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Golden Tortoise Beetle (Charidotella sexpunctata)


Detailing the physical features, habits, territorial reach and other identifying qualities of the Golden Tortoise Beetle.

 Updated: 8/12/2014; Authored By Staff Writer; Content ¬©www.InsectIdentification.org




The lustrous Golden Tortoise Beetle gnaws on some garden favorites, but its unusual color often affords it a home in the backyard.



Few insects boast a gold body. This is one that can actually change its coloring at will thanks to the microscopic cavities in its cuticle that house pigmentation. The sheen can be dulled; the gold can become brown. Upon death, the metallic glimmer is lost. The edges of the beetle are transparent, like glass.

The shiny, metallic Golden Tortoise Beetle is one of many Tortoise Beetles that feed on popular garden vines. Morning glory, sweet potato vines, bindweed and other plants in the Convulvulaceae family. The adults and larvae chew on leaves and flowers, giving the plants a less-than-perfect appearance. The amount of damage is mild, though, and it rarely causes the plant to die. Many gardeners keep the beetles around just to look at them.

Eggs are laid in the spring. Larvae hatch and immediately begin eating the foliage of the plant they are on. They are round like adults, but are usually a pale greenish color and have a fringe bordering their entire body. They will molt a few times before taking on their adult form. Larvae tend to drag their old 'skins' at their rear until they finally pupate on a leaf. The adults feed in the autumn and overwinter.




Taxonomic Hierarchy
Kingdom: Animalia
  Phylum: Arthropoda
    Class: Insecta
      Order: Coleoptera
        Family: Chrysomelidae
          Genus: Charidotella
            Species: sexpunctata
Identifying Information
Scientific Name: Charidotella sexpunctata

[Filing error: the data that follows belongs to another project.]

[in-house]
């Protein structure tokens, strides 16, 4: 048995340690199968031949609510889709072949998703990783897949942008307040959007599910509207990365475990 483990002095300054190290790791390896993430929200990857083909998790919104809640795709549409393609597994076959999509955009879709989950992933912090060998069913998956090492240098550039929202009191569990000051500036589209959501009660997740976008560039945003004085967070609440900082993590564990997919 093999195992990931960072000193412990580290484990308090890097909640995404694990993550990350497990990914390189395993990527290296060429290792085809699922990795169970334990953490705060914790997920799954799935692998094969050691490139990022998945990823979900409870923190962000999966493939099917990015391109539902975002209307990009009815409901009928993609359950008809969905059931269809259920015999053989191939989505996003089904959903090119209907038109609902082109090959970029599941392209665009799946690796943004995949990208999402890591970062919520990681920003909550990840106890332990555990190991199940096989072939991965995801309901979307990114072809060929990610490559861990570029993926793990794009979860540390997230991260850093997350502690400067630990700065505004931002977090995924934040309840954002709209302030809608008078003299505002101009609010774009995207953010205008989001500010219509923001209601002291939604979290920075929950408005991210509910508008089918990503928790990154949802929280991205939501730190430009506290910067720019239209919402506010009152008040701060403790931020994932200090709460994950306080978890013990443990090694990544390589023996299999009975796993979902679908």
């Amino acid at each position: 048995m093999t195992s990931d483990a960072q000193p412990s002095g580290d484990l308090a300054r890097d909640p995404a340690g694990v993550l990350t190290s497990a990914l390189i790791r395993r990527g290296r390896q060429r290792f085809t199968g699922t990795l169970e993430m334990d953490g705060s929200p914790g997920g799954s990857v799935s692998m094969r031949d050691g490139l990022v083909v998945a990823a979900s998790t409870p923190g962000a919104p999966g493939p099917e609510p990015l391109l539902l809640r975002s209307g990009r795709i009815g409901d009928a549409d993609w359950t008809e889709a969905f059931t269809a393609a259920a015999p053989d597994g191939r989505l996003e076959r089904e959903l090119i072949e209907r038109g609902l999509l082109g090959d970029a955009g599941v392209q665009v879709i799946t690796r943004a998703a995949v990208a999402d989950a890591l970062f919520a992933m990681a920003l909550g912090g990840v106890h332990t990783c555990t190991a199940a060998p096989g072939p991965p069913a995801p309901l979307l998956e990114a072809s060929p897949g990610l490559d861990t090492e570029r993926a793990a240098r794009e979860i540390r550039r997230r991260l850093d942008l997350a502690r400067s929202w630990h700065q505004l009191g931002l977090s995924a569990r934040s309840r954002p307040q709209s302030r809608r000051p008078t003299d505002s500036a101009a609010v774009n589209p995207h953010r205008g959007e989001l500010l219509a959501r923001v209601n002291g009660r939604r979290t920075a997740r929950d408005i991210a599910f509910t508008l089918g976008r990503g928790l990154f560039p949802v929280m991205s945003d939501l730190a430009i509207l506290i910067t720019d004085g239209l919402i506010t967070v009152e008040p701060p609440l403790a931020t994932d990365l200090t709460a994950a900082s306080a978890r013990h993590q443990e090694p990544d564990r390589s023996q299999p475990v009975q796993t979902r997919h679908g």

Other Name(s): Goldbug
Category: Beetle
Size (Adult; Length): 5mm to 8mm (0.20in to 0.31in)
Colorwheel Graphic Colors: gold, green, black, white, brown
Descriptors: metallic, shiny, turtle, round, flying, gold
Territorial Map
Alaska  
Hawaii  
Prince Edward Is.  
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Territorial Reach (A-to-Z)
Alabama
Alaska
Arizona
Arkansas
California
Colorado
Connecticut
Delware
Florida
Georgia
Hawaii
Idaho
Illinois
Indiana
Iowa
Kansas
Kentucky
Louisiana
Maine
Maryland
Massachusetts
Michigan
Minnesota
Mississippi
Missouri
Montana
Nebraska
Nevada
New Hampshire
New Jersey
New Mexico
New York
North Carolina
North Dakota
Ohio
Oklahoma
Oregon
Pennsylvania
Rhode Island
South Carolina
South Dakota
Tennessee
Texas
Utah
Vermont
Virginia
Washington
West Virginia
Wisconsin
Wyoming
Canadian National Flag Graphic
Alberta
British Columbia
Manitoba
New Brunswick
Newfoundland and Labrador
Nova Scotia
Ontario
Prince Edward Island
Quebec
Saskatchewan
Mexican National Flag Graphic
Mexico
Note: An insect's reach is not limited by lines drawn on a map and therefore species may appear in areas, regions and/or states beyond those listed above as they are driven by environmental factors (such as climate change), available food supplies and mating patterns. Grayed-out selections indicate that the subject in question has not been reported in that particular territory. U.S. states and Canadian provinces / territories are clickable to their respective bug listings.




Beetle Anatomy
Graphic showing basic anatomy of a common North American Beetle insect
1
Antennae: Beetles have a pair of antennae on the head used as sensors.
2
Head: The head is home to the insect's eyes, antennae, and mandibles (jaws).
3
Thorax: Holds the three pairs of legs as well as vital internal organs.
4
Elytron: One of two wing cases on a Beetle that protects its wings (plural: elytra).
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Wings: Appendages used for flying and kept under the elytra until needed.
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Abdomen: Houses organs related to circulation, reproduction, and excretion.
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Legs: Beetles have three pairs of legs located at the thorax, numbering six legs in all.